Archaeology & History
Scientists recreate the face of a real-life 18th-Century 'vampire'
By T.K. Randall
November 1, 2022 · 8 comments
The man most likely died of tuberculosis. Image Credit: Virginia Commonwealth University
This is the face of a man who, two centuries ago, was buried with his leg bones crossed to stop him rising from the dead.
He was certainly no Count Dracula and most likely had absolutely no interest at all in drinking human blood, but this unfortunate individual certainly stoked a great deal of fear among the local populace back in the 1700s.
More than 200 years after his death, his remains were found buried in Griswold, Connecticut with his femur bones arranged in a peculiar criss-cross pattern.
There was evidence, in fact, to suggest that he had been dug up and reburied.
"The remains were found with the femur bones removed and crossed over the chest," scientist Ellen Greytak told Live Science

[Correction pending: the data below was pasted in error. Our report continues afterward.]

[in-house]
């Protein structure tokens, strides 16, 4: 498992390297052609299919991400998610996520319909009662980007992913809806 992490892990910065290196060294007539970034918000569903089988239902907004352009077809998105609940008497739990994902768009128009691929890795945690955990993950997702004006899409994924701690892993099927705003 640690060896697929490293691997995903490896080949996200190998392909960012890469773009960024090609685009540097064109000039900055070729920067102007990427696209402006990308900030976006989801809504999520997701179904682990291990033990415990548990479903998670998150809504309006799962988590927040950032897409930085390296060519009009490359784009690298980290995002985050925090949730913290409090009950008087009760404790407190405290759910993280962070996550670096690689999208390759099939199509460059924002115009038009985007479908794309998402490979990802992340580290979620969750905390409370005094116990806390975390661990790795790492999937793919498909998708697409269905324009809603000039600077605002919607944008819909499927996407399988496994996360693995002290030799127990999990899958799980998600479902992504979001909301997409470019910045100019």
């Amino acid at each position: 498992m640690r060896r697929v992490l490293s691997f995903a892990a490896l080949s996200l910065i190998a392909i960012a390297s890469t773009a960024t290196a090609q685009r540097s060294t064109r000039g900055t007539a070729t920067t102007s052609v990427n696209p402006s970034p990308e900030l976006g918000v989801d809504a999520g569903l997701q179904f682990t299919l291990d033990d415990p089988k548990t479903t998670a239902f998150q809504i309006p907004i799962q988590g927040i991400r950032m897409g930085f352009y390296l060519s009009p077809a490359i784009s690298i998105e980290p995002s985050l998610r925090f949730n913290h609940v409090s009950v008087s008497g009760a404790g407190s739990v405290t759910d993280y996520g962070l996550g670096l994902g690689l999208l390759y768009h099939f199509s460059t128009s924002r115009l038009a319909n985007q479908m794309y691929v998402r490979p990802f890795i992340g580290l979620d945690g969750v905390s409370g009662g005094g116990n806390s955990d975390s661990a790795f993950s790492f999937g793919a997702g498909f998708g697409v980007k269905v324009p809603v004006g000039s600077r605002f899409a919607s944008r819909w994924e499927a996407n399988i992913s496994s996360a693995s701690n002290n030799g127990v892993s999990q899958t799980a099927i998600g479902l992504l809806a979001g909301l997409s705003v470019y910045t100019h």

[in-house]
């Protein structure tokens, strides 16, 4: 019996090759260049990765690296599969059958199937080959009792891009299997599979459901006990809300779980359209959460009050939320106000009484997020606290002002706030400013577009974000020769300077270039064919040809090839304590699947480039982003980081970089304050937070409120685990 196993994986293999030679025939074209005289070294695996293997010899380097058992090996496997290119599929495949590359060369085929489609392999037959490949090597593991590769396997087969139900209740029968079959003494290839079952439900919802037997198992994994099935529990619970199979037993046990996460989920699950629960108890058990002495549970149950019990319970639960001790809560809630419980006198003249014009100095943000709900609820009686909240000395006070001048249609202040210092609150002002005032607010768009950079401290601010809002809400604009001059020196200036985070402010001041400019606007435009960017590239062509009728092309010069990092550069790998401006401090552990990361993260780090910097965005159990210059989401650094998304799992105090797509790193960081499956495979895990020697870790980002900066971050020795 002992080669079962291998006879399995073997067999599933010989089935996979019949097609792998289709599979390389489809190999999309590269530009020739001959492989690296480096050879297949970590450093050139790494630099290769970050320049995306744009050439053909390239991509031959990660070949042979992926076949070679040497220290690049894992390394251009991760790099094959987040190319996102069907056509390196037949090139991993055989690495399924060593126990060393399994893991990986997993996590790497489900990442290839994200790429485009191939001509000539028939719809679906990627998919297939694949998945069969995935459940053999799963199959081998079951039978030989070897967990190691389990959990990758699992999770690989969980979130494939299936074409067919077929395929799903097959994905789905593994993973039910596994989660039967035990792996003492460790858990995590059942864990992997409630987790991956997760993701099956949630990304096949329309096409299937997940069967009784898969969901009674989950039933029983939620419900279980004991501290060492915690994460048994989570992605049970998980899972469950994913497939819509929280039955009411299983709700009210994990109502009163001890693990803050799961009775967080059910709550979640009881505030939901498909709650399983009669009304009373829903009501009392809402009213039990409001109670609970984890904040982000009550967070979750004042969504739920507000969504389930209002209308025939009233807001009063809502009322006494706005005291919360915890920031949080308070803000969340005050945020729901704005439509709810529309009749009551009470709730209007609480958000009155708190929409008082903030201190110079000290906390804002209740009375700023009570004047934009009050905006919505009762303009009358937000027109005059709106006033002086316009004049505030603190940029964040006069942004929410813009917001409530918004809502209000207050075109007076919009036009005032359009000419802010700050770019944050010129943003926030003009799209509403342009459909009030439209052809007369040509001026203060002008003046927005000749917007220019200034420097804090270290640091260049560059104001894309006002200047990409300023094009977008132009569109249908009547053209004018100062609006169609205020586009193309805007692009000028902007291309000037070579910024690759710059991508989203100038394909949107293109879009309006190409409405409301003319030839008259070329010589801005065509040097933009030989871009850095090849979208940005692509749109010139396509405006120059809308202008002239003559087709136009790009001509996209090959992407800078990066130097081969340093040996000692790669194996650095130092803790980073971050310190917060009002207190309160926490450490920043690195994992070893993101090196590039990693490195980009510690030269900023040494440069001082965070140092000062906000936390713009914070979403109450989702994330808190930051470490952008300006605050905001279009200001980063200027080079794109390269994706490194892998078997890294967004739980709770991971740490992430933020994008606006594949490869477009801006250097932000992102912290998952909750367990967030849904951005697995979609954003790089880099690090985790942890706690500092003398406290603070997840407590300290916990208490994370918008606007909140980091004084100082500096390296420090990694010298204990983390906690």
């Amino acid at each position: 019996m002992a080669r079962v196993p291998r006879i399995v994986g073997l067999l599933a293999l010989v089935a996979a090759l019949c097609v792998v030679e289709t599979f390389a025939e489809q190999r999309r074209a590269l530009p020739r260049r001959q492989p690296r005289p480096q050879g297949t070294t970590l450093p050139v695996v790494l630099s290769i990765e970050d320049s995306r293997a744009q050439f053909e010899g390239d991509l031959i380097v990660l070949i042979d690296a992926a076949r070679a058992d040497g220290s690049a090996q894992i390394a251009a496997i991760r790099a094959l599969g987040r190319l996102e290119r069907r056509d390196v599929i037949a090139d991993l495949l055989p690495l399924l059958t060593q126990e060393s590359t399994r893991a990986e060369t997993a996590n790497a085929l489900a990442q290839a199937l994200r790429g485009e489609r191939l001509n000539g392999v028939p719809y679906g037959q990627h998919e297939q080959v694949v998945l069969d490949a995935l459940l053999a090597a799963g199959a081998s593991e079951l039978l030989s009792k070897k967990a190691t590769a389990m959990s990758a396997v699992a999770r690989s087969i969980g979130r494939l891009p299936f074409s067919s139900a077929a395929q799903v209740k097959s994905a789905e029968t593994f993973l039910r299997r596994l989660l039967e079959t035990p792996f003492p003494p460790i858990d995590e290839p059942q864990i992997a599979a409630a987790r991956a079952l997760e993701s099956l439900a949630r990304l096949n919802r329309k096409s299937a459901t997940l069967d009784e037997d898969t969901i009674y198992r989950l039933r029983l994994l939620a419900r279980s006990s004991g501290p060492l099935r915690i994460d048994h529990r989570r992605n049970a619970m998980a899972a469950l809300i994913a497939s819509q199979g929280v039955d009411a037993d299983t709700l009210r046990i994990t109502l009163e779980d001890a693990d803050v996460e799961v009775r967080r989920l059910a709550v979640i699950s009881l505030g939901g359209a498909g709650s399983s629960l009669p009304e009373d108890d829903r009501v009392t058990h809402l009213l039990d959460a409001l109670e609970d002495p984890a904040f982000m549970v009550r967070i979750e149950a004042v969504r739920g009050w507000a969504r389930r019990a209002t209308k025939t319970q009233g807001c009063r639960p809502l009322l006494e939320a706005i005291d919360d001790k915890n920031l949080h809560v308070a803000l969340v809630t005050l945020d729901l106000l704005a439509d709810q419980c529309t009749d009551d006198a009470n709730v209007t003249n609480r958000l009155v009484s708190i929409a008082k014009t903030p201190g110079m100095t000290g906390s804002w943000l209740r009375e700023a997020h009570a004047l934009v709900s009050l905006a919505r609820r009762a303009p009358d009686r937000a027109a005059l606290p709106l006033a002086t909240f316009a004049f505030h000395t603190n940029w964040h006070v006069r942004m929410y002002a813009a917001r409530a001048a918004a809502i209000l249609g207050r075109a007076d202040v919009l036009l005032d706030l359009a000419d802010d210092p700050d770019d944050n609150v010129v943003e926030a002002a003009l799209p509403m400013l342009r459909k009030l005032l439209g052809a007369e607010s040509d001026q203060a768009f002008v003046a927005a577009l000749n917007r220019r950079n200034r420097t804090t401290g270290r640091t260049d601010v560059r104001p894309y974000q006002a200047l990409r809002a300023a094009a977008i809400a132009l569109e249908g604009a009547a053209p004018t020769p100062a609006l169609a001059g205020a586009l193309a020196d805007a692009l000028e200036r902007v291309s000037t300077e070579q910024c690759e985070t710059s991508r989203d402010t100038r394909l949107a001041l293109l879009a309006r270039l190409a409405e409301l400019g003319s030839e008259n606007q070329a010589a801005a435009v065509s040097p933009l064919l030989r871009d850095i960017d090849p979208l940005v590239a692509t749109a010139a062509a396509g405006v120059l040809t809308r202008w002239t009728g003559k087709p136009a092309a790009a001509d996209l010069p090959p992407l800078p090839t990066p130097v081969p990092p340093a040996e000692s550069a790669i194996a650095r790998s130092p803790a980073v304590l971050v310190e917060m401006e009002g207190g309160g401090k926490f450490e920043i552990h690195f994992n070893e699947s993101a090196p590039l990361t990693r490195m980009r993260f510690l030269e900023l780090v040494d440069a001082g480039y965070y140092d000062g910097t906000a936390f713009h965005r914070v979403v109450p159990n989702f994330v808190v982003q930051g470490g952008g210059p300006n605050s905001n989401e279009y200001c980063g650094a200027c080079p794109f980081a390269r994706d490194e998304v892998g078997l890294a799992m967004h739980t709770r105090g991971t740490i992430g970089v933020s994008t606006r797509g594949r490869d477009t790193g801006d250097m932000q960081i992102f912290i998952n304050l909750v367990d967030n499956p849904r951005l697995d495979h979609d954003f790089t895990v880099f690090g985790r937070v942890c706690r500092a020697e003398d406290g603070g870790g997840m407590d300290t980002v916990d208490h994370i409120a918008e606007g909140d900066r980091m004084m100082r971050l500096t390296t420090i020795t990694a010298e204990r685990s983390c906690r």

. "This way [suspected vampires] wouldn't be able to walk around and attack the living."
Far from being a vampire, however, this poor gentlemen had actually been suffering from tuberculosis - an ailment that often led to unfounded accusations of vampirism from superstitious locals.
Now scientists at Virginia's Parabon NanoLabs and the Armed Forces DNA Identification Laboratory (AFDIL) have joined forces to use his DNA to reconstruct what he looked like when he was alive.
Thought to be around 55 years old when he died, he likely had fair skin, brown eyes and brown or black hair.
The image is a fascinating look back to a time when a fear of vampires was a very real thing indeed and people were willing to commit unspeakable acts to protect themselves from them.
Exactly how the situation might have played out for this man at the time, we will likely never know for sure.
Source: Live Science
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